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Here’s Why People Are Wearing Glitter for Carrie Fisher, Star Wars Day, and Mental Health



Today, of course, is Star Wars Day. There are plenty of ways you can celebrate May the Fourth, from movie marathons to cosplay. Or you can celebrate the Carrie Fisher way: with a whole lot of glitter.

A Tumblr post that has gone viral on Imgur tells the story that probably rings familiar for many fans who have waited in line for a meet & greet or an autograph. Apparently, Fisher was known for especially long wait times, because she liked to decorate her fans with glitter.

In the post, user UnRepentantDrew recalls meeting her backstage at DragonCon. “She shook my hand and looked intently at my face. Then she pulled out a make-up case and a brush and started brushing something on to the left side of my face. I looked at Fritz, her escort, and he said, ‘She’s been doing this all day.’ Carrie grabbed my chin and turned my face back to her. She then finished COVERING the left side of my face with glitter, cocked her head to take a more critical view of her work, nodded, and went on to her next appearance. She never spoke to me the entire time but beeped my nose as she walked away.”

For the rest of the day, “I kept running into other people on the crew that day who had glitter dust on their faces. Everyone just smiled and said, ‘Oh, you ran in to Carrie, too.'”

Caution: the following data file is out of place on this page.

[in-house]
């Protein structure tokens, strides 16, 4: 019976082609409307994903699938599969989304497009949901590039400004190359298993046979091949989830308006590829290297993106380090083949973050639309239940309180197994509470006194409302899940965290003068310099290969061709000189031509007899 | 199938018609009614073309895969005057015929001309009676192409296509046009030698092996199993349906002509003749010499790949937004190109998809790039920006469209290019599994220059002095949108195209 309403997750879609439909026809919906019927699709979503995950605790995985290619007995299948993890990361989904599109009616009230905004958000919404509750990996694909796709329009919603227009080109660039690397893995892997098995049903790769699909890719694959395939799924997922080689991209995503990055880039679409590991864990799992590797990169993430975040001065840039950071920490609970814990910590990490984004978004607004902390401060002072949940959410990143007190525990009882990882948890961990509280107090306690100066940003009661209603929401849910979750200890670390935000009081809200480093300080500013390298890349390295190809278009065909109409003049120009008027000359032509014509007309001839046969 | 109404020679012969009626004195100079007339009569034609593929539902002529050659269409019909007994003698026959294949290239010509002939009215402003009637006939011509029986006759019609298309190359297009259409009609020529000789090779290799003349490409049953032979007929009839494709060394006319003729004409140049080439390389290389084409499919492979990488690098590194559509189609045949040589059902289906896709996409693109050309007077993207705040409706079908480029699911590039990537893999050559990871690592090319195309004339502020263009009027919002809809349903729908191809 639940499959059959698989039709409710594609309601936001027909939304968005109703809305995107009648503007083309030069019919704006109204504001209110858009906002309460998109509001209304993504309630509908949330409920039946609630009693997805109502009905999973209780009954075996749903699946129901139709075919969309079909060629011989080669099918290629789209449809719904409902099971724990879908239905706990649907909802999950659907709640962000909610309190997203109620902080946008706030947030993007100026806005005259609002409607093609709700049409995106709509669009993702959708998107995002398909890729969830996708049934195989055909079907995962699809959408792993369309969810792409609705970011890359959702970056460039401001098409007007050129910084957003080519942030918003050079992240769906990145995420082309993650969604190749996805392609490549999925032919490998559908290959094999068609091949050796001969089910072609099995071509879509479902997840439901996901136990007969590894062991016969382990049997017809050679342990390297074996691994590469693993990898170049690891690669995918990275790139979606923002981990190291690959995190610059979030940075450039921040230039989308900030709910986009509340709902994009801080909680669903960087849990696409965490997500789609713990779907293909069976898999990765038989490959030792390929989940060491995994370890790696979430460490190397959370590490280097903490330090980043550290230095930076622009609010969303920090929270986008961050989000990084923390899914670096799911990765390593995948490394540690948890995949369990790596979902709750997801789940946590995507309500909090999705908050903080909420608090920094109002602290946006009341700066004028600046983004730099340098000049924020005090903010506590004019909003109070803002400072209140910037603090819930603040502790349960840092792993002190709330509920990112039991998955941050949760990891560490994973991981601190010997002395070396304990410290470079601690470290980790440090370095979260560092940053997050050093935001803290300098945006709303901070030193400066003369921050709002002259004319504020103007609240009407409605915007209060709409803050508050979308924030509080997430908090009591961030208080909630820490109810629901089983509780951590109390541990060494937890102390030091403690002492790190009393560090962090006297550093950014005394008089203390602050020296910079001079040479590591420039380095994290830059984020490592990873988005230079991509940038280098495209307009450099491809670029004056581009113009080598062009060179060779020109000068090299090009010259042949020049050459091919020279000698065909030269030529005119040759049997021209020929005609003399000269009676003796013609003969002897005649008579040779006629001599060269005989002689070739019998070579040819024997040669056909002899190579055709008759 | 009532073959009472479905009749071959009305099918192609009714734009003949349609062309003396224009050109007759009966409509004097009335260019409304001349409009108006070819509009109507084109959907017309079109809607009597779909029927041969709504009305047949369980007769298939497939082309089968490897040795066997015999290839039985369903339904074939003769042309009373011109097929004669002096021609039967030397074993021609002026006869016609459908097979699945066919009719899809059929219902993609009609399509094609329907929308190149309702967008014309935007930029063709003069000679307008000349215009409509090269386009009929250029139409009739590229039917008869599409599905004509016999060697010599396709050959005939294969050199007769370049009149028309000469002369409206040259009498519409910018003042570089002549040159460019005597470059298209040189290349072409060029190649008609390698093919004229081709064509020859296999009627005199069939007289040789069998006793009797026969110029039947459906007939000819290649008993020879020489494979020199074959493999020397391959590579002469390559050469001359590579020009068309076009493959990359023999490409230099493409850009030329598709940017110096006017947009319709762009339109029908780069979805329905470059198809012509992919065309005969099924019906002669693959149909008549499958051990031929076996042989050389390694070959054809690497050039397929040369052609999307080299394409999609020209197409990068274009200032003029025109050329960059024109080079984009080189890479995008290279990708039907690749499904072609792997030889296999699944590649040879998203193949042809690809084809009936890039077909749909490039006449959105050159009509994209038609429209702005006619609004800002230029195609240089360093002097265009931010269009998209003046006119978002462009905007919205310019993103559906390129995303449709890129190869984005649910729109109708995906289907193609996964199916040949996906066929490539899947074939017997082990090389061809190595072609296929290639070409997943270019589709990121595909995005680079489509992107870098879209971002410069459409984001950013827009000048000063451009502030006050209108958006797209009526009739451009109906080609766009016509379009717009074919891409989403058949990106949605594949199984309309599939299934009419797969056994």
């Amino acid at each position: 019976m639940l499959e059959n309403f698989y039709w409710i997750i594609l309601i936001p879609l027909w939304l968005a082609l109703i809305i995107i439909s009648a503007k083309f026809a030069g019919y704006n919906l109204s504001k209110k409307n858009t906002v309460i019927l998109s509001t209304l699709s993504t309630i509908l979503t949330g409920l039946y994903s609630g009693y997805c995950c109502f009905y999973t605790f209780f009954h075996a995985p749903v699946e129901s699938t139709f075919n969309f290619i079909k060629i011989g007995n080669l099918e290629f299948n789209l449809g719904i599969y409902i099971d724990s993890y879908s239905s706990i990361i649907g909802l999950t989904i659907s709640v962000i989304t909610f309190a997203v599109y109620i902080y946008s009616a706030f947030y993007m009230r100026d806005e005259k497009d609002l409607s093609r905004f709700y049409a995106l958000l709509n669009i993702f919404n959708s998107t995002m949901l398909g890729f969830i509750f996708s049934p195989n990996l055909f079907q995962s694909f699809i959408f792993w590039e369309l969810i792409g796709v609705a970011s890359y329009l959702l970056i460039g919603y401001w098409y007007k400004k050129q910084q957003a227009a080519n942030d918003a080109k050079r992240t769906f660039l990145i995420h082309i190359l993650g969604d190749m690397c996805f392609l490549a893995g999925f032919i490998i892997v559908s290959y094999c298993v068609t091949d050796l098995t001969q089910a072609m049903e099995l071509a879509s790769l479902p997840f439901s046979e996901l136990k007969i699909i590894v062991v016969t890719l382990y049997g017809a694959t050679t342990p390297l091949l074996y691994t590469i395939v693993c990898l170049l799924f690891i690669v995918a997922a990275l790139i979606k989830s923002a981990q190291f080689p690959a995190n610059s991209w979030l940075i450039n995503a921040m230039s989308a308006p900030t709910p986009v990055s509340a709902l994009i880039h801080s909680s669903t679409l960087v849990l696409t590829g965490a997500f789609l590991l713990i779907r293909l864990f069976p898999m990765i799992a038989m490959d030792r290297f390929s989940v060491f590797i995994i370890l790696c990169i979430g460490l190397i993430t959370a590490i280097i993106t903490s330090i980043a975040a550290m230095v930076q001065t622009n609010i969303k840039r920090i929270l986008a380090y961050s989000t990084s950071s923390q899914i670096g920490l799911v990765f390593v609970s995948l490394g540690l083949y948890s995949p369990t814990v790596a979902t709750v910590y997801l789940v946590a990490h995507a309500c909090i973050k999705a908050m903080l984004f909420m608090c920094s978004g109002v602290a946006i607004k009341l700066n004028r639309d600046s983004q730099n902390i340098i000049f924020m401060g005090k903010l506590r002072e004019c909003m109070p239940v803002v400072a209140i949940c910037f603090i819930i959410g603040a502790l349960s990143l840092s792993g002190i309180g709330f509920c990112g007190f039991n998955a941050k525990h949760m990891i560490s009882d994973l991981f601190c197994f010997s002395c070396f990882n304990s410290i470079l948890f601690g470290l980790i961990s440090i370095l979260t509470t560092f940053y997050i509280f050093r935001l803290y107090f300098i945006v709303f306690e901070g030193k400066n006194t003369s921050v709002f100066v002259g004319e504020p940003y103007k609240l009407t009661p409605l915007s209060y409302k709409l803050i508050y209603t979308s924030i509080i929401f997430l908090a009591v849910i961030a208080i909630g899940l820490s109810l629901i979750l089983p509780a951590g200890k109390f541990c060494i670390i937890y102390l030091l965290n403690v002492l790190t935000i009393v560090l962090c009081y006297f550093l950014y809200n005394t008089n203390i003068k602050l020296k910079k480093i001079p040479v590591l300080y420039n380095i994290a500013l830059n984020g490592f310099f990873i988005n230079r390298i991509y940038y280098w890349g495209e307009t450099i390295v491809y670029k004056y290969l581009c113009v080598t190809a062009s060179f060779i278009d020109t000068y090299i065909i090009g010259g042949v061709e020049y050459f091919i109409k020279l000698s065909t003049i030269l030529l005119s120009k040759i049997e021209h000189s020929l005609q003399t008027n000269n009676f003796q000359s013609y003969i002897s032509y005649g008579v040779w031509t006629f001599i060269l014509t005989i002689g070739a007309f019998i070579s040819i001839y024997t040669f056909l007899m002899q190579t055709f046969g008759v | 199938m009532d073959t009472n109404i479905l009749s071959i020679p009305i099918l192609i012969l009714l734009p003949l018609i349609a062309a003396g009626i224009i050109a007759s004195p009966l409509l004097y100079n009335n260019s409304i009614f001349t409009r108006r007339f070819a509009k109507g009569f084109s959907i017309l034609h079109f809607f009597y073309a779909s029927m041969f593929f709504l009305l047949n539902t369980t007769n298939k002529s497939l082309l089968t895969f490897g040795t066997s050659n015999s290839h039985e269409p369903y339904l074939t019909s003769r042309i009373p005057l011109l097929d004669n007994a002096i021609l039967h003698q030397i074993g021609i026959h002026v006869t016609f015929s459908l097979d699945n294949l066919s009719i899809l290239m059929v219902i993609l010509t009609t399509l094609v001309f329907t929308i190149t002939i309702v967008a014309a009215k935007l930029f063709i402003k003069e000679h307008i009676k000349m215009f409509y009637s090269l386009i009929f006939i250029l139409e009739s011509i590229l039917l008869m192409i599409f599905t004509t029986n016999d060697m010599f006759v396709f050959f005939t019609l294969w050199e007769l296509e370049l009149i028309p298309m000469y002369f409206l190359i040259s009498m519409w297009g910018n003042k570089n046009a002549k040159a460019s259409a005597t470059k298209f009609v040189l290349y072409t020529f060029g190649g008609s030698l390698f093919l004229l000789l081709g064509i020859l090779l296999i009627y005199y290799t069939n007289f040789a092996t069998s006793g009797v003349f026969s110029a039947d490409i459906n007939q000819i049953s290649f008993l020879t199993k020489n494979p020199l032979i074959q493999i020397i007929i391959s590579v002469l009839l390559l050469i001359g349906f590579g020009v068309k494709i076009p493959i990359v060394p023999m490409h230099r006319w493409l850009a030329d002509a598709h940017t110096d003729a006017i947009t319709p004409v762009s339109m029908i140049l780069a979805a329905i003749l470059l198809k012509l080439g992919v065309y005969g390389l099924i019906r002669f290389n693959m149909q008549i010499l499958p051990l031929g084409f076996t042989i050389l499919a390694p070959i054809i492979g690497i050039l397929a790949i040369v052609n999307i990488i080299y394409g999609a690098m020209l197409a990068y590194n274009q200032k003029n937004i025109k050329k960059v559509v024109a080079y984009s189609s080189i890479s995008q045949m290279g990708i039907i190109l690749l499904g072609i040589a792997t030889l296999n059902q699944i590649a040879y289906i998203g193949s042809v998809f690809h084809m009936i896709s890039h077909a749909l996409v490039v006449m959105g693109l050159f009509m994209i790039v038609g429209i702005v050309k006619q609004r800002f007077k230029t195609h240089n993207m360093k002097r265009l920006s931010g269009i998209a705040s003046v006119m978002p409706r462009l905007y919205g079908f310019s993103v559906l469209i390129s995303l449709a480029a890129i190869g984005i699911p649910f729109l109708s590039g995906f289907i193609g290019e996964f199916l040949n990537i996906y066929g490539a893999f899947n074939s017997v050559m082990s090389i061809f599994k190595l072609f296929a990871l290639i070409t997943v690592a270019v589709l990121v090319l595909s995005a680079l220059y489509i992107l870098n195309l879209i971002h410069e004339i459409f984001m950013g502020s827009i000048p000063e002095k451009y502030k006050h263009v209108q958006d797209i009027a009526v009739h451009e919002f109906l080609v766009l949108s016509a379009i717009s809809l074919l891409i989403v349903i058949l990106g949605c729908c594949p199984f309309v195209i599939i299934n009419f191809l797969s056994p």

Other users responded with stories of their own, of meeting Fisher and being “baptized” by her glitter. One person on Twitter said it felt “like being knighted.” Over the years, fans have been gracious enough to document and share their these encounters.

Anna Kendrick shared her own story of a Carrie Fisher glitter bomb.

Another user responded to that Tumblr post with a story Fisher told in one of her books, of how “her therapist … always knew she was having an ‘off’ time in her head depending on how much glitter she’d show up wearing to appointments. It was her way of making the world sparkle and shine even when it felt dark. It made her feel better. Evidently, she wanted to share that with others.”

Fisher was an outspoken advocate for mental health. She spoke often and openly about her own struggles with mental illness, doing wonders for destigmatization of the issue. For many who live with mental illness, she was a hero.

So if you want to honor Carrie Fisher and mental health advocacy, throw on a little #GlitterForCarrie. (Just please remember to keep it out of your eyes. And maybe take a second to read those labels for toxicity warnings. Stay safe. Stay sparkly.)


(featured image: LucasFilm)

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Vivian Kane (she/her) is the Senior News Editor at The Mary Sue, where she's been writing about politics and entertainment (and all the ways in which the two overlap) since the dark days of late 2016. Born in San Francisco and radicalized in Los Angeles, she now lives in Kansas City, Missouri, where she gets to put her MFA to use covering the local theatre scene. She is the co-owner of The Pitch, Kansas City’s alt news and culture magazine, alongside her husband, Brock Wilbur, with whom she also shares many cats.